1. On the Media had a segment last month about the phenomenon of protestors who spit on troops. The piece was inspired by an incident at the January antiwar protest in DC, where angry protestors spat on wounded Iraq war veteran Josh Sparling, a repeat (it transpired) victim of antiwar hatred, a Hannity & Colmes talking head, a Cheney family guest at the State of the Union, and an all around burgeoning media celebrity.

Jerry Lembcke, sociologist, studied accounts of spitting on soldiers and discovered it was something of an unverifiable urban legend. No firsthand accounts exist from the time of the conflict. Not until around 1980, the period of the Reagan morning, did this story start to take hold in the culture, when the betrayal of our troops was portrayed as given in films like 1982’s First Blood, with its betrayed, forgotten Vietnam Veteran, Rambo.

What more, this denunciation of the soldier is a universal constant among the defeated in modern warfare, occurring prominently in Germany after World War I. The Betrayal of the Troops is a narrative superpowers tell themselves when they cannot fathom why they’ve lost the war. It exonerates the nations’s leaders from blame, and explains away that inadmissable idea, that the enemy was stronger. According to Lembcke, “It helps construct an alibi, the alibi being that we beat ourselves, that we were defeated on the home front, and that we, the most powerful nation on earth, was not defeated by the small upstart nation of Asian others. It’s a dangerous myth because, coming out of Vietnam, it kept alive the idea that we could win wars like Vietnam if we just stuck together as a country, if we just stayed solid behind the war effort.”

2. In 1984, Orion Pictures released Beat Street. A tale of breakdancers and graffiti artists making it in the Bronx’s bombed-out and gutted cultural heyday, it features a character representative of pure, malicious, negative energy. His name is Spit. His character was borrowed from the figure Cap in the 1983 documentary Style Wars—he bombs, or defaces, or otherwise symbolically spits on, others’ graffiti art.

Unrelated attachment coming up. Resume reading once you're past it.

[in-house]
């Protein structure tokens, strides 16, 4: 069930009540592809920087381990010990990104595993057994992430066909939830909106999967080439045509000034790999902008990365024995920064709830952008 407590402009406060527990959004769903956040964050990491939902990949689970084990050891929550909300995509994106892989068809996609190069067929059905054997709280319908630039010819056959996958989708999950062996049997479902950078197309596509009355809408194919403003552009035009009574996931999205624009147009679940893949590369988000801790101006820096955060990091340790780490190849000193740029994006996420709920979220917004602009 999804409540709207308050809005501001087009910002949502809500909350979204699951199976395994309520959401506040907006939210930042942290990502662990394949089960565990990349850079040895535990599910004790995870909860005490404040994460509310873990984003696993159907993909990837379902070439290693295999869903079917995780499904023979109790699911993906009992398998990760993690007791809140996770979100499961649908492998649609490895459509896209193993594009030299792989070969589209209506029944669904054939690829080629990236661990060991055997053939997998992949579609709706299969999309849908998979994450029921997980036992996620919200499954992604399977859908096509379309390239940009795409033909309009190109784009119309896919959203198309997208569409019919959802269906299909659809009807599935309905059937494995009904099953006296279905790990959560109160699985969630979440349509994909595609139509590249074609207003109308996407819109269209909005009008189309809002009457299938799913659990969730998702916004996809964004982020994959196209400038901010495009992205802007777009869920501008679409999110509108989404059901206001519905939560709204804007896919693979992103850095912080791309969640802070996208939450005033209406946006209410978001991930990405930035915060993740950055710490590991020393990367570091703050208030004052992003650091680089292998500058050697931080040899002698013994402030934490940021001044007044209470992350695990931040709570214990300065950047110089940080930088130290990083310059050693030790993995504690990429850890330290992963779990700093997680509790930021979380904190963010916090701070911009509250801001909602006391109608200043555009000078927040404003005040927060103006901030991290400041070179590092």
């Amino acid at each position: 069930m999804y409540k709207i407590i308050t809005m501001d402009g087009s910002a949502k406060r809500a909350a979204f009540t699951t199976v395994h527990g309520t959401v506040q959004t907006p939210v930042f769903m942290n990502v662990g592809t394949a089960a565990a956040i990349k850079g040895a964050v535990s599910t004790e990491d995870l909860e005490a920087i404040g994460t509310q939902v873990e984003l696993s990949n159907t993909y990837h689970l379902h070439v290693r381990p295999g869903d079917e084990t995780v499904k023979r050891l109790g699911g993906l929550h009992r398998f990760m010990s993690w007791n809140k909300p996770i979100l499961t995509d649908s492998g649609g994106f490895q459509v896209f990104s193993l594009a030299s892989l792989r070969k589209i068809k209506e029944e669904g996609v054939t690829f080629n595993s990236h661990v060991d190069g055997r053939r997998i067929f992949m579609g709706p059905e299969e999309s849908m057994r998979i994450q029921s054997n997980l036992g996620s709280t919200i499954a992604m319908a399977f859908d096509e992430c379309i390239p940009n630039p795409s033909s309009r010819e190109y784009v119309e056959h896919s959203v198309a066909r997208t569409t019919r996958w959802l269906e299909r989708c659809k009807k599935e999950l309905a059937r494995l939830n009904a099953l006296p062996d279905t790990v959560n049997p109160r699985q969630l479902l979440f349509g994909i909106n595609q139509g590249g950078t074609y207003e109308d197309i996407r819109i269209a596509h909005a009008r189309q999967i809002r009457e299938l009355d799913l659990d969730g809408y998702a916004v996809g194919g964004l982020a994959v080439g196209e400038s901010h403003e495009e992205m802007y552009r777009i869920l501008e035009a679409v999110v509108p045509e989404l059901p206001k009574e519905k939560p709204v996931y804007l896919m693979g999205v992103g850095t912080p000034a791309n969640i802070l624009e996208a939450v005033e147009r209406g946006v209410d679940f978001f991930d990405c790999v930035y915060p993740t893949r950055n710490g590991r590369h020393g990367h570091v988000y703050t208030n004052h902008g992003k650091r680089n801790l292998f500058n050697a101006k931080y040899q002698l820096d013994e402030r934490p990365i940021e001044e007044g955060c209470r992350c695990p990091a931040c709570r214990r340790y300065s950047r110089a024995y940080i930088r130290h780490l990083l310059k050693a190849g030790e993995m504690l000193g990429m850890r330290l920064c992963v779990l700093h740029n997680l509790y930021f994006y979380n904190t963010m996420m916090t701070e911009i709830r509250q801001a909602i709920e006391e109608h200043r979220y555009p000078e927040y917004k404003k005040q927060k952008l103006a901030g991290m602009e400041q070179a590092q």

The graffiti artist Beat Street follows is named Ramo, and he represents an idealized good that contrasts with Spit in a duality as clear as that between returning veteran and spiteful protestor. This division is Manichean, and it’s so complete that it culminates in Spit and Ramo’s mutual matter/anti-matter immolation on a subway track’s third rail. (Sorry, that was a spoiler) Ramo’s bereaved friends then hold a hip-hop memorial for him at the Roxy, featuring Grand Master Melle Mel and the Furious Five.

That Style Wars and Beat Street treated the concept of bombing so seriously is a validation of the dedicated graffiti artists depicted. If these works can be vandalized, then they can’t be vandalism. They must have value as art. The artists who spray-painted them make the change from criminals to victims.


3. The Spit-Cap figure was reprised on the cover of the New York Times metro section yesterday, in an article about recent activity by a shadowy figure dubbed The Splasher. This be-manifestoed defacer of Street Art has received inexhaustible online coverage since the beginning of the year, around the same time that spitting on the troops started making a comeback. The Times is deeply enamored with the idea of Street Art, but the similarity between today’s Street Artists and the real-world counterparts to Beat Street’s idealized 1980s graffitists are as superficial and ephemeral as their work. By technicality today’s Street Art is still illegal; it is still displayed on others’ property in the public space. But the Street Artist’s work appears in the artist and nightlife neighborhoods of the world’s cultural hubs, and the work is only completed when a well-lit digital photograph is posted online. It is criminal activity only in the most defanged sense, as a value-added, a little frisson. The artists are recognizable brand name professionals. They issue press releases, and catalogues of their work appear in the display windows of Urban Outfitters. The Splasher, then, is just what they needed: exposure, demand, and a new, scrubbed clean image: against the Splasher’s malicious vandalist intent, these Street Artists are no longer commercial opportunists. They just want to be seen, to make the streets—whether of Soho, or Nolita, or Williamsburg–a little more beautiful.

On the Media: Great Expectorations
Spitting Image by Jerry Lembcke
Battle at the Roxy

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